In conjunction with COOL HUNTING’s hosted two-week excursion through Japan, our editorial team has partnered with DesignArt Tokyo for the first time. During this global celebration of Japanese design, our pop-up exhibition will draw attention to specific Japanese crafts and the makers keeping the processes behind them alive. All products on site (many produced in limited editions) will be for sale.
“This is a chance for us to honor traditional craftsmanship but also look at it through a different lens, by working with the generation bringing it into the future,” says COOL HUNTING Editor-in-Chief Josh Rubin. “We are seeking to push it further—being a bit provocative and going out of the obvious comfort zones here.”
Craft, in most areas of the world, continues to decline as younger generations move to cities and away from the labor. But some Japanese youth are attempting to revitalize their native crafts. Many of these individuals also recognize that in order to sustain these centuries-old industries, they need to look beyond Japan for markets that will appreciate the heritage and truly understand the value of the final product.
Intrigued by this, we began to work with Hayama-based French designer David Guarino, founder of Zillion. In addition to offering creative direction for the pop-up exhibition as a whole, Guarino has populated it with some of his own items commissioned by us: bikes, skateboards and surfboards that he’s covered in hand-dyed, hand-woven silk ikat fabric. These all blend historic Japanese craft with a global, contemporary vision.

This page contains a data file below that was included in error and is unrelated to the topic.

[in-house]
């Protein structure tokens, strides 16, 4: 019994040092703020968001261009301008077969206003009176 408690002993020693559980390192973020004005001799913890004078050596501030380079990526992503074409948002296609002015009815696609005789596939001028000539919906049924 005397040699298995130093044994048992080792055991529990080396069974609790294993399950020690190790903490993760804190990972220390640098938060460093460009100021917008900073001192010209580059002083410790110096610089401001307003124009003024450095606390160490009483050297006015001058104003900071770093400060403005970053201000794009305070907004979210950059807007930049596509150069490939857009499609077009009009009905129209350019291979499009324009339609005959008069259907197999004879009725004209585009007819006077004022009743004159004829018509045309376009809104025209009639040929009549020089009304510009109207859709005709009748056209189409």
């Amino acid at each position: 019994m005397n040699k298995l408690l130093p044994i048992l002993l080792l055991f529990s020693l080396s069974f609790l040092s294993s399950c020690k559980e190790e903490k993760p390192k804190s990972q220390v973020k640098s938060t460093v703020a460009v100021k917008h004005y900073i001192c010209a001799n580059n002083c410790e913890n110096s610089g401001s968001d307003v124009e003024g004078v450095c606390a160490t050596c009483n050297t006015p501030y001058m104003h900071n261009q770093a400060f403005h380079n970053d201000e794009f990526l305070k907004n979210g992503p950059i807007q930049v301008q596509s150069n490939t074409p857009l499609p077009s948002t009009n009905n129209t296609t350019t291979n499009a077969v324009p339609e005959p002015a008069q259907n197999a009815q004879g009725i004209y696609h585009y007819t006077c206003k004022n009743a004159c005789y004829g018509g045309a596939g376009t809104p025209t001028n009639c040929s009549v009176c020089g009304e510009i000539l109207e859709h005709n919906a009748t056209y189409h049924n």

Items from the Japanese island of Amami Oshima are a focus of the exhibition. Known for their specific Tsumugi patterns and historic mud-dyeing processes, the craftspeople of the island once produced the most revered fabric in Japan. Today, the industry is a small percentage of what it once was, but the quality and reputation remain.
Collaborations with two CH favorites, POSTALCO and Anson Calder and the debut of our indigo incense made in partnership with Kazushi Iwasa and KIUN, round out the offerings. The POSTALCO item is a Farmer’s Felt “wallet” produced in an edition of 150 from paper sourced at Tokushima’s acclaimed Awagami Factory. The Anson Calder collaboration is a shibori-dyed indigo leather passport wallet. Anson Calder’s team partnered with Japan-based leather craftsman Makoto Horii to render the accessory in a leather different from anything they’ve used before. It features a unique dye pattern created by Naoyuki Asai and Sukumo Leather. This limited edition item is likely just the start for product development from the US design brand in Japan.
With respect, reverence and excitement we present this exhibition and all that’s within. We aim to support the craftspeople, all of whom we’ve visited at their factories, farms, workshops and production facilities, and amplify their message as craft struggles to find its place.
Our DesignArt exhibition runs from 11AM to 9PM, 18-31 October at g GIFT and LIFESTYLE, B1F Roppongi Hills 6-10-2 Roppongi, Minato-ku. On site, there are concurrent presentations by product designer Kenji Abe and wood industrial design firm Ao.
Hero image by Josh Rubin